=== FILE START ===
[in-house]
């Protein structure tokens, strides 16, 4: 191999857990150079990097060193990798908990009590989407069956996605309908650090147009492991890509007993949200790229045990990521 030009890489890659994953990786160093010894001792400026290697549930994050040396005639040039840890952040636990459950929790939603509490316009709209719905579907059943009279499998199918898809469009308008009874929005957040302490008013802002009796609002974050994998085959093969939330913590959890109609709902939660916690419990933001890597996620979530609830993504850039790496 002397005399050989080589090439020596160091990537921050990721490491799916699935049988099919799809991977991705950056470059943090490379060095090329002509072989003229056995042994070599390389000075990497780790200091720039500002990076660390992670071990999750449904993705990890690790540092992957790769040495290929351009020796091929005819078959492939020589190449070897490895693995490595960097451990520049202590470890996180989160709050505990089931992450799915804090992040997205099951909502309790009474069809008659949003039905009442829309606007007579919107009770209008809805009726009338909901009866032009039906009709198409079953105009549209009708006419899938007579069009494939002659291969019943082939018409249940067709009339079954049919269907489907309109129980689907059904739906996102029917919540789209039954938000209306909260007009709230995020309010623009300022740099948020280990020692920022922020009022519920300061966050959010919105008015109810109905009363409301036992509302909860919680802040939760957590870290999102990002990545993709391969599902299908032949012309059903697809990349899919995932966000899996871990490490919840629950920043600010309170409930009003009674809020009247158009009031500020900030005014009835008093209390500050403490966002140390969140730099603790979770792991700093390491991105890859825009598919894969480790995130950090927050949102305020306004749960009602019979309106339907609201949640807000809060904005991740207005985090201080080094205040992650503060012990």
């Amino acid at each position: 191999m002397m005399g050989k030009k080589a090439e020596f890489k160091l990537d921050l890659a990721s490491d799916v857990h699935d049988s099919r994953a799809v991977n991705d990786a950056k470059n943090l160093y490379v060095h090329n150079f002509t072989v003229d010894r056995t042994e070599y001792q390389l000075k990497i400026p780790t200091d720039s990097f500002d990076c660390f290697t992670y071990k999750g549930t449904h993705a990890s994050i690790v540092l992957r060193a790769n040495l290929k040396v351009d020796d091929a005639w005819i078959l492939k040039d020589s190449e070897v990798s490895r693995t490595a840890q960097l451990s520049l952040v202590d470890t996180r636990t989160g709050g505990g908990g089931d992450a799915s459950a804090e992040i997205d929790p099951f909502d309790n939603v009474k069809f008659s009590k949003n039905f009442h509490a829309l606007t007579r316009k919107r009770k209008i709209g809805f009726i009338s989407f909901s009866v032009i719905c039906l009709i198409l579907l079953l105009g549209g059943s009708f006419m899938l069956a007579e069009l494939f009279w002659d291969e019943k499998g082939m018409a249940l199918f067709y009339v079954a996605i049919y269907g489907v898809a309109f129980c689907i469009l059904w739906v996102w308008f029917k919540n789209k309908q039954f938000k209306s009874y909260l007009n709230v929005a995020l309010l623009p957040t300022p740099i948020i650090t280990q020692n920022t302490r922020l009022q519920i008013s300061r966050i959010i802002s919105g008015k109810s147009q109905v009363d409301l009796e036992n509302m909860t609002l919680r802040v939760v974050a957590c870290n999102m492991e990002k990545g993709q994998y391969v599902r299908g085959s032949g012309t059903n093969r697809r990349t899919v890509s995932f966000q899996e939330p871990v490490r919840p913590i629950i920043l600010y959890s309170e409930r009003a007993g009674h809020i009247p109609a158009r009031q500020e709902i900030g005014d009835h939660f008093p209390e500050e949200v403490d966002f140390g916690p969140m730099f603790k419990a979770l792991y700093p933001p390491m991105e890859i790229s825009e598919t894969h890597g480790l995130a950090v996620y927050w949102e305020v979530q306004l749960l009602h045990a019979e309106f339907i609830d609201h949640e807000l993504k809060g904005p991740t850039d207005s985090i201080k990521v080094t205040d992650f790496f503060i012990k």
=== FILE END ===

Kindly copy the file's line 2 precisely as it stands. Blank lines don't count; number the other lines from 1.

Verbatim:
């Protein structure tokens, strides 16, 4: 191999857990150079990097060193990798908990009590989407069956996605309908650090147009492991890509007993949200790229045990990521 030009890489890659994953990786160093010894001792400026290697549930994050040396005639040039840890952040636990459950929790939603509490316009709209719905579907059943009279499998199918898809469009308008009874929005957040302490008013802002009796609002974050994998085959093969939330913590959890109609709902939660916690419990933001890597996620979530609830993504850039790496 002397005399050989080589090439020596160091990537921050990721490491799916699935049988099919799809991977991705950056470059943090490379060095090329002509072989003229056995042994070599390389000075990497780790200091720039500002990076660390992670071990999750449904993705990890690790540092992957790769040495290929351009020796091929005819078959492939020589190449070897490895693995490595960097451990520049202590470890996180989160709050505990089931992450799915804090992040997205099951909502309790009474069809008659949003039905009442829309606007007579919107009770209008809805009726009338909901009866032009039906009709198409079953105009549209009708006419899938007579069009494939002659291969019943082939018409249940067709009339079954049919269907489907309109129980689907059904739906996102029917919540789209039954938000209306909260007009709230995020309010623009300022740099948020280990020692920022922020009022519920300061966050959010919105008015109810109905009363409301036992509302909860919680802040939760957590870290999102990002990545993709391969599902299908032949012309059903697809990349899919995932966000899996871990490490919840629950920043600010309170409930009003009674809020009247158009009031500020900030005014009835008093209390500050403490966002140390969140730099603790979770792991700093390491991105890859825009598919894969480790995130950090927050949102305020306004749960009602019979309106339907609201949640807000809060904005991740207005985090201080080094205040992650503060012990």